I’m not a dog lover. Far from it in fact, however a new paper in the Journal of Hospital Infection caught my eye today. Yesterday I was sitting in the Longitude Prize Advisory Committee meeting bemoaning the lack of ‘left field’ ideas coming forward. Harrison himself, winner of the original prize was such a person. He came at the problem of solving the longitude issue from a completely different direction when all of the respected science at the time was convinced that astrology was the answer. Problem: cloud, and not much of a silver lining. So we are looking for a new way to diagnose infection rapidly, distinguishing between those caused by viruses and bacteria in the hope of turning the increasing tide of resistance. So what does Fido (or Nimbus in this case) have to do with this?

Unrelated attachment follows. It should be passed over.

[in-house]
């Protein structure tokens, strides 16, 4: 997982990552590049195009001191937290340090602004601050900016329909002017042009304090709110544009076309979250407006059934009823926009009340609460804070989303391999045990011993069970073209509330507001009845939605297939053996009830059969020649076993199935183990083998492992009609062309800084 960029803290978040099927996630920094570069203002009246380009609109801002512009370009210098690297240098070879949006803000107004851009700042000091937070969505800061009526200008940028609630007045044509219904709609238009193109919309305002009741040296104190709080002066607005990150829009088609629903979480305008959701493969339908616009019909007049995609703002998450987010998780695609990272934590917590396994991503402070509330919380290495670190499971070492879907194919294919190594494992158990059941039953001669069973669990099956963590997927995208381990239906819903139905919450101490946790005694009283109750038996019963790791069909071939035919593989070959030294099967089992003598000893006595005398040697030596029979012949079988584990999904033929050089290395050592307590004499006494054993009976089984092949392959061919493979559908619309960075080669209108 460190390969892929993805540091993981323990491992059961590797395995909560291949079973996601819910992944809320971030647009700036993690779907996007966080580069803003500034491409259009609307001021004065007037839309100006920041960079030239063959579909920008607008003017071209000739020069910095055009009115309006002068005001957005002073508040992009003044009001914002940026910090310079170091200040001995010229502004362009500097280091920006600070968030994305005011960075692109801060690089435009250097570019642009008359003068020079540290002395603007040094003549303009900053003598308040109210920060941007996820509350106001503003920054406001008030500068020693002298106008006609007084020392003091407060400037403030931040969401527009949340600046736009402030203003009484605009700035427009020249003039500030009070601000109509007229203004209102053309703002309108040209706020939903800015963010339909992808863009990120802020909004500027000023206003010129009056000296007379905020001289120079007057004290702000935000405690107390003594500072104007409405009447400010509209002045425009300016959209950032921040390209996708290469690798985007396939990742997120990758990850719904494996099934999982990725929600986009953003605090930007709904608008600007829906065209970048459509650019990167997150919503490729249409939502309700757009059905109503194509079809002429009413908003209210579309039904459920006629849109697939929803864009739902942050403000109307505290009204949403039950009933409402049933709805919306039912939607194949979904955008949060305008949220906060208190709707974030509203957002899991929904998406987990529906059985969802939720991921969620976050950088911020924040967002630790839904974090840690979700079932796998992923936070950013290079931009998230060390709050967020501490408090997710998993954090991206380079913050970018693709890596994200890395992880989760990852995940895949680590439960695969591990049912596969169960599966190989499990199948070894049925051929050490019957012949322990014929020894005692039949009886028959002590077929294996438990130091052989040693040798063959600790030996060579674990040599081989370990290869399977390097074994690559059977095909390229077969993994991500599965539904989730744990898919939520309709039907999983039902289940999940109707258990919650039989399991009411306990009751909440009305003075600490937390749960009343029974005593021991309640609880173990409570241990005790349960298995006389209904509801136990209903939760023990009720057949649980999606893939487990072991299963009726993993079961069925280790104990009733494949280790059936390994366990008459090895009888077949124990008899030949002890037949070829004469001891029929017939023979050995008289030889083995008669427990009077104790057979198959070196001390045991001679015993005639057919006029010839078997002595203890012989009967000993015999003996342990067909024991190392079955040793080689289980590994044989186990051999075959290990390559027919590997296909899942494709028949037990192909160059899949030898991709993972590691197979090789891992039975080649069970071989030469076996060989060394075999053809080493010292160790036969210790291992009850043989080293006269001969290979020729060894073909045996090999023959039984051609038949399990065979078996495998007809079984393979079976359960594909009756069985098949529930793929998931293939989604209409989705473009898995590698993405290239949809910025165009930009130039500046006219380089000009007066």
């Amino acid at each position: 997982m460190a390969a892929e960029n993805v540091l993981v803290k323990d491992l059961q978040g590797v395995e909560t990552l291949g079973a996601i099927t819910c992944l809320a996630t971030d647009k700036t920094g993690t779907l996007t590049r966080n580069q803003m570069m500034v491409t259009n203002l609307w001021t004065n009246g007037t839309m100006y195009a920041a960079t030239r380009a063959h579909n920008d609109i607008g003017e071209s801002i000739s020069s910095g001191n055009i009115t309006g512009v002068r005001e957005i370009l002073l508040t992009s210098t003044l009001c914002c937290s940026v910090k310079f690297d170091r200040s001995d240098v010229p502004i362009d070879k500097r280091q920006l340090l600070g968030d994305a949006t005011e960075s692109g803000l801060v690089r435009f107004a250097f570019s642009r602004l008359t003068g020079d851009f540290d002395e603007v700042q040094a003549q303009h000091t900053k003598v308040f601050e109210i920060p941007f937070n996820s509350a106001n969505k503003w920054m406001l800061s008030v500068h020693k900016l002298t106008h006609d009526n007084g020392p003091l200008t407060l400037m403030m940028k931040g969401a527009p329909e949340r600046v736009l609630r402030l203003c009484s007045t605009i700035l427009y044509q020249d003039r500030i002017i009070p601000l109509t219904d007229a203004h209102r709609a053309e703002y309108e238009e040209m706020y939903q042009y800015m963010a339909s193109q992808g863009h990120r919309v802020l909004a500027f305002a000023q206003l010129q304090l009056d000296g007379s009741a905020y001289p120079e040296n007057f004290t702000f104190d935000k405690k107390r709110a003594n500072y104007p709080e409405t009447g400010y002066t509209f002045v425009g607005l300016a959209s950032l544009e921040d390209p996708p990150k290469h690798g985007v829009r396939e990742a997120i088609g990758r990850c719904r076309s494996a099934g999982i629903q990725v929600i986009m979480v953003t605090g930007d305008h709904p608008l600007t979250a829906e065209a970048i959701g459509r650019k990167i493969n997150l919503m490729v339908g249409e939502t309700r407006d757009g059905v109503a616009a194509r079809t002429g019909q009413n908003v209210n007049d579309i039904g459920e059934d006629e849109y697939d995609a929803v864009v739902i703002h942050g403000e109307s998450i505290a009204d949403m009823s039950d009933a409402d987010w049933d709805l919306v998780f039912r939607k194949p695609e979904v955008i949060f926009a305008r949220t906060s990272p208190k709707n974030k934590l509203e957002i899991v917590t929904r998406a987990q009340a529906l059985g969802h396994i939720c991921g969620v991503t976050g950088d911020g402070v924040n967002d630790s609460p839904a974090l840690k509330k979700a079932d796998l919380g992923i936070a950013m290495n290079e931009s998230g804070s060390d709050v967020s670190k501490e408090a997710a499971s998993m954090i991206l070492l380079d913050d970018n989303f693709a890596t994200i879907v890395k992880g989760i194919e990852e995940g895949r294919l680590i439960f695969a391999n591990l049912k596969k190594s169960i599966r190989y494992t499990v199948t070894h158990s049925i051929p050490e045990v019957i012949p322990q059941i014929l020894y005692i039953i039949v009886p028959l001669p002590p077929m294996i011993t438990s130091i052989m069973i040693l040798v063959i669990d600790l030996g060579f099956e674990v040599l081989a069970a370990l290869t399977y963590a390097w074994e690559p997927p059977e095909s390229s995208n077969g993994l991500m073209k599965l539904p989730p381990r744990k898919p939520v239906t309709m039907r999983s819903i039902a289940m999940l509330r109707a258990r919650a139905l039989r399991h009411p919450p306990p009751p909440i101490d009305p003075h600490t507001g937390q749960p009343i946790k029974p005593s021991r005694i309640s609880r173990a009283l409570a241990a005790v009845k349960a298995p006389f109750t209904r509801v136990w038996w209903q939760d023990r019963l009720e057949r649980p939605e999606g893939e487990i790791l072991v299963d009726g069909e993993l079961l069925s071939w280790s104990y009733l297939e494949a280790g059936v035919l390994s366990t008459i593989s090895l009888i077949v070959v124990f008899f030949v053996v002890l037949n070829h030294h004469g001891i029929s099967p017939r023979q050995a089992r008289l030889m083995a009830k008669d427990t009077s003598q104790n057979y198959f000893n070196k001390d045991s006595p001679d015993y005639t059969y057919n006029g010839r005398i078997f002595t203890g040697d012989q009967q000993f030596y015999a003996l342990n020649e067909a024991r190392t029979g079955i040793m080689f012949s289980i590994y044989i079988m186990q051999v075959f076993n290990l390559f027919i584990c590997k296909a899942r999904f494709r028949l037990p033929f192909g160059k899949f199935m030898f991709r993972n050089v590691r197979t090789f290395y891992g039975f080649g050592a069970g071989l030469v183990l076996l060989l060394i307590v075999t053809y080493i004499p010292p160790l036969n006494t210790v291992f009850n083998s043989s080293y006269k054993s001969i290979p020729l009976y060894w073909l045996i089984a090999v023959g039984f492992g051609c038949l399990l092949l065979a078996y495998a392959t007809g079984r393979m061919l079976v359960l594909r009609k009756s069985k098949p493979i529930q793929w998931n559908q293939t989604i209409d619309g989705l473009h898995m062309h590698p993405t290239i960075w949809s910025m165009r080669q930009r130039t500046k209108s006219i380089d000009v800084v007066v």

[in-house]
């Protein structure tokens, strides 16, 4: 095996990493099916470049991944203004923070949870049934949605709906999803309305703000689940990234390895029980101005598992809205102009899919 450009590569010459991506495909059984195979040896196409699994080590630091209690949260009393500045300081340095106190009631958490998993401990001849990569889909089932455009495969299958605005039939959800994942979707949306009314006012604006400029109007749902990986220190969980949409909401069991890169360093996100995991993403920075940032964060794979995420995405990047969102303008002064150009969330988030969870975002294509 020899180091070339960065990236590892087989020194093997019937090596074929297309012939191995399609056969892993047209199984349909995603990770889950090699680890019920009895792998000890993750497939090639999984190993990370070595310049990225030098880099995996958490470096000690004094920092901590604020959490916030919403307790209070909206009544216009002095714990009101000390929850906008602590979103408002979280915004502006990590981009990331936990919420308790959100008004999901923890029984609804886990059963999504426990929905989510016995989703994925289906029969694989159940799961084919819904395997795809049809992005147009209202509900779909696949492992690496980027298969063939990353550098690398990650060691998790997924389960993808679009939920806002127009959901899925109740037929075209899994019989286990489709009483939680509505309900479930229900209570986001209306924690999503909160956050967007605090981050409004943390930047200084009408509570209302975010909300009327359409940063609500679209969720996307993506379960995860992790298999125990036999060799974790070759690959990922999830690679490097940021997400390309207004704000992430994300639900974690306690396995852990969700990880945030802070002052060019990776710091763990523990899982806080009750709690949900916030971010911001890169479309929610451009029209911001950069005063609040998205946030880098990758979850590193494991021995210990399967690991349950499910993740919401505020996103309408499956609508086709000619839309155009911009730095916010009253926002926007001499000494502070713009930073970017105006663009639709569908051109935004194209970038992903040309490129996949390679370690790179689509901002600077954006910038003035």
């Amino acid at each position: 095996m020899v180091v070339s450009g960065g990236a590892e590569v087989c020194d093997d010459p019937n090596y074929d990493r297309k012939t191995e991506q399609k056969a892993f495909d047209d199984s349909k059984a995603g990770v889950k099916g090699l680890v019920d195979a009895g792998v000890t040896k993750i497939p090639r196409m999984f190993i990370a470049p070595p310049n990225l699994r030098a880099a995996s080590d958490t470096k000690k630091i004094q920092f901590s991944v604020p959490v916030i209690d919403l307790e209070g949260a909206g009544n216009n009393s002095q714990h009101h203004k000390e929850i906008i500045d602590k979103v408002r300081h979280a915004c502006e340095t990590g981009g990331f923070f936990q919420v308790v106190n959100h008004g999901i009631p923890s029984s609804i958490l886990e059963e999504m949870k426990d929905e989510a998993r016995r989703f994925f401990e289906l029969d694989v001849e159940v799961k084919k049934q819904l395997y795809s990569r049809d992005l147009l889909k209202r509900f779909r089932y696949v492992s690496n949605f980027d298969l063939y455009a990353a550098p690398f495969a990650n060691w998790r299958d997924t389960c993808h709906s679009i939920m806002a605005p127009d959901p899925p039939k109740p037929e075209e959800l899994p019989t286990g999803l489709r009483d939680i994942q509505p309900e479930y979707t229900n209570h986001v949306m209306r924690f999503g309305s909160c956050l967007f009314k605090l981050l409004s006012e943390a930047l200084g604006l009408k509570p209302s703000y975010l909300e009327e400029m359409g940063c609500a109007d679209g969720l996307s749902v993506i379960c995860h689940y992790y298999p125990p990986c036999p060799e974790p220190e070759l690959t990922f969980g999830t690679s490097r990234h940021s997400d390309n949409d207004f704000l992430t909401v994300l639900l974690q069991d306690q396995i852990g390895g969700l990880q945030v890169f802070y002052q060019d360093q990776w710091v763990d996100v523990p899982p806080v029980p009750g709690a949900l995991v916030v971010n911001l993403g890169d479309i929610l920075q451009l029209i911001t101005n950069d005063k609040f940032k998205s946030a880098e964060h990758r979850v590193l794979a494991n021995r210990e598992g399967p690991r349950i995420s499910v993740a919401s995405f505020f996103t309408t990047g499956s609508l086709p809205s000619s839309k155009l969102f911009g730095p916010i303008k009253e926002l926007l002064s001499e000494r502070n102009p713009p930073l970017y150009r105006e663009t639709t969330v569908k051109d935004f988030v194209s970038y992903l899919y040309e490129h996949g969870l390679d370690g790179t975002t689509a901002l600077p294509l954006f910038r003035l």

A dog’s nose is very sensitive and it can distinguish between Volatile Organic Compounds (VOC). Previous studies have shown that MRSA and MSSA can be differentiated based solely on their VOC profiles (https://www.ncbi.nlm.nih.gov/pmc/articles/PMC4443899/) and in this study the authors decided to test this with dogs that had been trained for 3 months to detect the difference and following this a chosen animal was able to distinguish CMRSA from MSSA, MRSE (presented alone and in combination) with high sensitivity (97%) and specificity (92%). As the authors point out, compounds expressed from a pure culture in a microbiology laboratory may differ from a clinical setting, where for example there would be multiple organisms present in a wound. However the proof of concept is emerging. I cannot see dogs strolling around hospital wards looking for antibiotic-resistant organisms however they could be useful in agricultural or low-resource settings. Other studies have also shown the utility of VOC detection, as in the C. difficile sniffing dog and in a previous blog, the UTI detection dog. Development of a small, hand held device that could detect the presence of an organism likely to be causing an infection may be useful, particularly if resistant organisms could be the target, although colonisation would still be an issue. IS anyone out there working on this area and would they need any help in developing it? I’m sure that the Longitude Prize organisers would be only too delighted to hear from them and there are a variety of support mechanisms available, including the Discovery Awards.